Java Reference
In-Depth Information
If there are no or only a few collisions, then adding, locating, and removing hash
table elements takes constant or O(1) time.
More generally, for this algorithm to be effective, the bucket sizes must be small. If
the table length is small, then collisions are unavoidable, and each bucket will get
quite full. Then the linear search through a bucket is time-consuming. In the worst
case, where all elements end up in the same bucket, a hash table degenerates into a
linked list!
In order to reduce the chance for collisions, you should make a hash table somewhat
larger than the number of elements that you expect to insert. An excess capacity of
about 30 percent is typically recommended. According to some researchers, the hash
table size should be chosen to be a prime number to minimize the number of
collisions.
The table size should be a prime number, larger than the expected number of
elements.
Adding an element is a simple extension of the algorithm for finding an object. First
compute the hash code to locate the bucket in which the element should be inserted.
Try finding the object in that bucket. If it is already present, do nothing. Otherwise,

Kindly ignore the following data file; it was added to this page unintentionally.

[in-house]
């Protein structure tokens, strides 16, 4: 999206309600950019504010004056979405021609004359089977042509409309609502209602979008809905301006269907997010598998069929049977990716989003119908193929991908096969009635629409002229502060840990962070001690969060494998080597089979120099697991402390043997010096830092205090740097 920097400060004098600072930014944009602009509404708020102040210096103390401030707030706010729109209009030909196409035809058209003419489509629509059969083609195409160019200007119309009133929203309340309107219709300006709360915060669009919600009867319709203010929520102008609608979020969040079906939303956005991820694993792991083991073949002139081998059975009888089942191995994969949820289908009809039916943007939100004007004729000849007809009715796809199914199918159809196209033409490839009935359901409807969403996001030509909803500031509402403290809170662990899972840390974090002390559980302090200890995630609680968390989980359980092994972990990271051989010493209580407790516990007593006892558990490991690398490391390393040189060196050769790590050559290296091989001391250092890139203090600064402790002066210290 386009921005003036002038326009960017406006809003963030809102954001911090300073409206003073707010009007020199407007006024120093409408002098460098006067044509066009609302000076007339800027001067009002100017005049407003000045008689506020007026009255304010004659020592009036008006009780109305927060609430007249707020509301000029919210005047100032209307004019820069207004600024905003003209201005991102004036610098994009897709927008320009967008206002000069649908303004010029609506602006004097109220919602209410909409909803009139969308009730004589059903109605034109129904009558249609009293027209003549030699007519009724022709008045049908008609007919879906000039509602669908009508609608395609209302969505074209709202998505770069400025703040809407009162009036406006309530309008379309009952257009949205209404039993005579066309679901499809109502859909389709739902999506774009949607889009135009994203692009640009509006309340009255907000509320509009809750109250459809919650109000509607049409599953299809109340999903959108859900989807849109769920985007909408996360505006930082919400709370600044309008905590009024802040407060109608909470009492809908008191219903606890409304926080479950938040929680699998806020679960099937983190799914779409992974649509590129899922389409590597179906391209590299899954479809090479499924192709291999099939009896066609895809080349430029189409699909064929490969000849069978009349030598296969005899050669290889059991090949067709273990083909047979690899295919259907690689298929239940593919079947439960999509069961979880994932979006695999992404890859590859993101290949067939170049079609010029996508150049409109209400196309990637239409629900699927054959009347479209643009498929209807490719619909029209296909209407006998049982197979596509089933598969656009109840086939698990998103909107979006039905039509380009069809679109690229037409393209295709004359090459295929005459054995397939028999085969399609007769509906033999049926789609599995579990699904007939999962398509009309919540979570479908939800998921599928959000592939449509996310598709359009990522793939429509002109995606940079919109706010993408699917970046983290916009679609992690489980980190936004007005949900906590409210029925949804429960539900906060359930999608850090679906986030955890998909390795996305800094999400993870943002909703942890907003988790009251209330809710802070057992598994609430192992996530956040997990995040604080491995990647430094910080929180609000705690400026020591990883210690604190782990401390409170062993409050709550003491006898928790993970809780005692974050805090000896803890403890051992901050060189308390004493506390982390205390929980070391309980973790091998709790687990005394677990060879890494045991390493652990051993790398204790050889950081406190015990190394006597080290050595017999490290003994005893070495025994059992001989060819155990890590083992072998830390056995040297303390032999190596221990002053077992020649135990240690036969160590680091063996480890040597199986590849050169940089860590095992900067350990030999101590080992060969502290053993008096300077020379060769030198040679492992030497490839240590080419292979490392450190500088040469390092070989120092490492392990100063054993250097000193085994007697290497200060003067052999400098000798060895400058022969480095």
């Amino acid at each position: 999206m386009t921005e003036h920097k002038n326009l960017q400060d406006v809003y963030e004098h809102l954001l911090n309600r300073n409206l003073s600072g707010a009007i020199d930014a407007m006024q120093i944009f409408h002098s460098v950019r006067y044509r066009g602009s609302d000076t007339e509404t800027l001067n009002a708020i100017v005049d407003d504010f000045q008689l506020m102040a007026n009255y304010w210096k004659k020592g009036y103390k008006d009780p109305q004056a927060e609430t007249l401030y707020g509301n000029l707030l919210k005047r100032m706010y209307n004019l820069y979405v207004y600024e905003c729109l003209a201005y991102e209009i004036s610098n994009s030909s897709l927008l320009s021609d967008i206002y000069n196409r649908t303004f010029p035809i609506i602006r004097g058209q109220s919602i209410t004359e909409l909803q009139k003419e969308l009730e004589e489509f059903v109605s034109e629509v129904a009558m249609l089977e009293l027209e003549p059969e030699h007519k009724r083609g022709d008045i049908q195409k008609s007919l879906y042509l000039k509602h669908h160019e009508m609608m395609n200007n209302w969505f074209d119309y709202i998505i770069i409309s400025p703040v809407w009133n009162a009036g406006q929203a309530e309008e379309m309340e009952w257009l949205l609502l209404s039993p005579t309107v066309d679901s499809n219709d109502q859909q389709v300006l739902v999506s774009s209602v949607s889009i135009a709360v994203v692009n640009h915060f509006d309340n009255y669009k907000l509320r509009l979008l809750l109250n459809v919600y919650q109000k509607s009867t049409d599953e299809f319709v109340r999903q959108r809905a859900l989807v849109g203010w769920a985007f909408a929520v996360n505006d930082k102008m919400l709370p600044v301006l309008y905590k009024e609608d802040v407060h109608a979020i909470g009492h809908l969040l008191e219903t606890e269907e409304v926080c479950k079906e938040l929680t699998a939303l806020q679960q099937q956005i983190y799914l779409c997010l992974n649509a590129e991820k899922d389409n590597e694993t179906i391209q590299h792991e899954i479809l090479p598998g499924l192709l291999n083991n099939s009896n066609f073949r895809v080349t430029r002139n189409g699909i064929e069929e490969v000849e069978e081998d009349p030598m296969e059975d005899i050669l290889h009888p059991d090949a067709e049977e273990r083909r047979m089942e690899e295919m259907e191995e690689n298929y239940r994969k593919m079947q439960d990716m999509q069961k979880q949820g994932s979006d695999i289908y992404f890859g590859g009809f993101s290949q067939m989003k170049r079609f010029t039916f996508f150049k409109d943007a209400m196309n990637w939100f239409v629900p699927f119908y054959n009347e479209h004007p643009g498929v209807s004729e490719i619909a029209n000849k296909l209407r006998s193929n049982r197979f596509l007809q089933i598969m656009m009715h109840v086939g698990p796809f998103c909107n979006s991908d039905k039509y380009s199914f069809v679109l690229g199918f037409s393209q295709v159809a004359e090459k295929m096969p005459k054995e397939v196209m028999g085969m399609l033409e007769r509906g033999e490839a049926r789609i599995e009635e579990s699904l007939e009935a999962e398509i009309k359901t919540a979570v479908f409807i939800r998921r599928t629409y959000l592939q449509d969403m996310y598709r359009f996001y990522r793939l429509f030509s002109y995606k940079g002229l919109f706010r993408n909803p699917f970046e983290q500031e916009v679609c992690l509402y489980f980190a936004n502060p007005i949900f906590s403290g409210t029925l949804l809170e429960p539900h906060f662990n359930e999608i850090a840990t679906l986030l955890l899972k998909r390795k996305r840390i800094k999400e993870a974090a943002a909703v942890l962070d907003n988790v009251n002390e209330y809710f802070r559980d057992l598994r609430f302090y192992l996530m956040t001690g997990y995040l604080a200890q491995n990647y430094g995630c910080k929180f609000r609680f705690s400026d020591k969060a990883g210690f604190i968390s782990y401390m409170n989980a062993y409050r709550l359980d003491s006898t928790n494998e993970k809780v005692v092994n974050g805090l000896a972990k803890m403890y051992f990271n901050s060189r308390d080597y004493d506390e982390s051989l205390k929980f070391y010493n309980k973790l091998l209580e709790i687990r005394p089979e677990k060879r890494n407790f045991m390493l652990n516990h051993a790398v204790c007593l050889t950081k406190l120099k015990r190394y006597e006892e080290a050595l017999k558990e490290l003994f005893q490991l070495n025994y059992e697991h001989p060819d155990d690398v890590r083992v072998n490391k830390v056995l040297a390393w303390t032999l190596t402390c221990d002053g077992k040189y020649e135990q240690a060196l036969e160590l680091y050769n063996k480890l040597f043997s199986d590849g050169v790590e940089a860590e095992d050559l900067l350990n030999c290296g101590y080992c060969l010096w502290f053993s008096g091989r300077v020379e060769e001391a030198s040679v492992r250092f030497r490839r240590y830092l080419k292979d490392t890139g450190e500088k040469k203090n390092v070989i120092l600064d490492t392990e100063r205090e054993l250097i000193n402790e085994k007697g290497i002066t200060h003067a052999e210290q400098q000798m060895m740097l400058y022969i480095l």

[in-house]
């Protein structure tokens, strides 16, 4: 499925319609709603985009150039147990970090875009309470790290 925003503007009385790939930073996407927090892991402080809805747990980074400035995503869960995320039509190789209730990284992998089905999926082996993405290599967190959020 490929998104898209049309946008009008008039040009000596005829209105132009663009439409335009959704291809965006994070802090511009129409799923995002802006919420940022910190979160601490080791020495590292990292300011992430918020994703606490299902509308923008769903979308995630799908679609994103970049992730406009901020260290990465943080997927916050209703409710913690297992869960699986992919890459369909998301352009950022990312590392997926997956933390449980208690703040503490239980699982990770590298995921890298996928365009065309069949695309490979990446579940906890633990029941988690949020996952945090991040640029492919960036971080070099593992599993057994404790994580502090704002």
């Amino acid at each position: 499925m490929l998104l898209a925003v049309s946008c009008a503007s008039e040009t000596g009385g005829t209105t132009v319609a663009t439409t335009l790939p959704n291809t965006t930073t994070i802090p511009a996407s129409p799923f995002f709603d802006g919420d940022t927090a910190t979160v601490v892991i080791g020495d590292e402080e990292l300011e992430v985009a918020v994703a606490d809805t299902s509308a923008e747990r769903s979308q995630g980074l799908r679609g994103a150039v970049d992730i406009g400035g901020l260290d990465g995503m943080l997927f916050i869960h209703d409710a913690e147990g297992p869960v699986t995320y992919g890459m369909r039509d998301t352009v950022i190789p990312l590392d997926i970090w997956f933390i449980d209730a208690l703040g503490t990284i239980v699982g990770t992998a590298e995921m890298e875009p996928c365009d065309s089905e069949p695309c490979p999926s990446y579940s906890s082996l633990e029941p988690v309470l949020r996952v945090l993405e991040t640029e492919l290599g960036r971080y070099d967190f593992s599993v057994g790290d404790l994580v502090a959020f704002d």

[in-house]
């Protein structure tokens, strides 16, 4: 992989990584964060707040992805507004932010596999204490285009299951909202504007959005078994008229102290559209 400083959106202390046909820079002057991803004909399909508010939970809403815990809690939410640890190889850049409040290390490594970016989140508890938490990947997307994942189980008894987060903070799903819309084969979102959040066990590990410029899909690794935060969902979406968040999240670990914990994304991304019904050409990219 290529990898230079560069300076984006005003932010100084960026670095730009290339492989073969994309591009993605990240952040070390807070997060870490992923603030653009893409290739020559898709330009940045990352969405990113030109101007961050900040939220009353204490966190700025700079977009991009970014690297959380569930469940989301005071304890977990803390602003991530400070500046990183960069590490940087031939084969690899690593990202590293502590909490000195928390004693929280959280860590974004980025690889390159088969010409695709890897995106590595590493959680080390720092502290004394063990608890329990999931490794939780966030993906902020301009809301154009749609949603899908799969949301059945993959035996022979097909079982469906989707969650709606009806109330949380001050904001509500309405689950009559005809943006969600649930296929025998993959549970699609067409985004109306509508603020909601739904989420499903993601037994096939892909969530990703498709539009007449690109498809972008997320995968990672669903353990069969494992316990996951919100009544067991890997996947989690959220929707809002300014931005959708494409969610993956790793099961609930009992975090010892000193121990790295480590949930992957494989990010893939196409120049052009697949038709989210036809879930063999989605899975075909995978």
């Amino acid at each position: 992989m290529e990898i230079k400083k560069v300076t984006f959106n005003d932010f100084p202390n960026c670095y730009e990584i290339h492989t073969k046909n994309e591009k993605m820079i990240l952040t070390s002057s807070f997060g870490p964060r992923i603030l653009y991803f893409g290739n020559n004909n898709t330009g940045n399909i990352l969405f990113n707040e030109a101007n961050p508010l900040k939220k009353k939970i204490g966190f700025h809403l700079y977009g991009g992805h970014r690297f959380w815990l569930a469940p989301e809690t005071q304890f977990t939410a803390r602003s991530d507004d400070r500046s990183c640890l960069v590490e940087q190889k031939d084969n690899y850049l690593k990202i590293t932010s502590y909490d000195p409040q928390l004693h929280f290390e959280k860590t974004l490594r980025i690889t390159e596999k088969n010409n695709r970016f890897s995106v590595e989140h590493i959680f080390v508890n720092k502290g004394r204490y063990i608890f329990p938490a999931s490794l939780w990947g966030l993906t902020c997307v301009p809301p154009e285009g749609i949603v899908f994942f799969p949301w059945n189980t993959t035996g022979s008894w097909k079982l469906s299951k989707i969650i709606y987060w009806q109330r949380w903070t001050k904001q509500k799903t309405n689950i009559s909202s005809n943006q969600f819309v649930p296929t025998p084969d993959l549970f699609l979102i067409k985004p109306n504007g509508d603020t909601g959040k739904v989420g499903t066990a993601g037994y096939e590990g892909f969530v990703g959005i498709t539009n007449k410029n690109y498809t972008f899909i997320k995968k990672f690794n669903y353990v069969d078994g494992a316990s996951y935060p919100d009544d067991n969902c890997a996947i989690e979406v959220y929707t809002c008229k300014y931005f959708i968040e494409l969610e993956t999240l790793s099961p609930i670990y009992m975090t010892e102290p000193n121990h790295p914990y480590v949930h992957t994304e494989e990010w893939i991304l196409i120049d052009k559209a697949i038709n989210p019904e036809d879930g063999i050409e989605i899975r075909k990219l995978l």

insert it.
Removing an element is equally simple. First compute the hash code to locate the
bucket in which the element should be inserted. Try finding the object in that bucket.
If it is present, remove it. Otherwise, do nothing.
As long as there are few collisions, an element can also be added or removed in
constant or O(1) time.
At the end of this section you will find the code for a simple implementation of a hash
set. That implementation takes advantage of the AbstractSet class, which already
implements most of the methods of the Set interface.
In this implementation you must specify the size of the hash table. In the standard
library, you don't need to supply a table size. If the hash table gets too full, a new
table of twice the size is created, and all elements are inserted into the new table.
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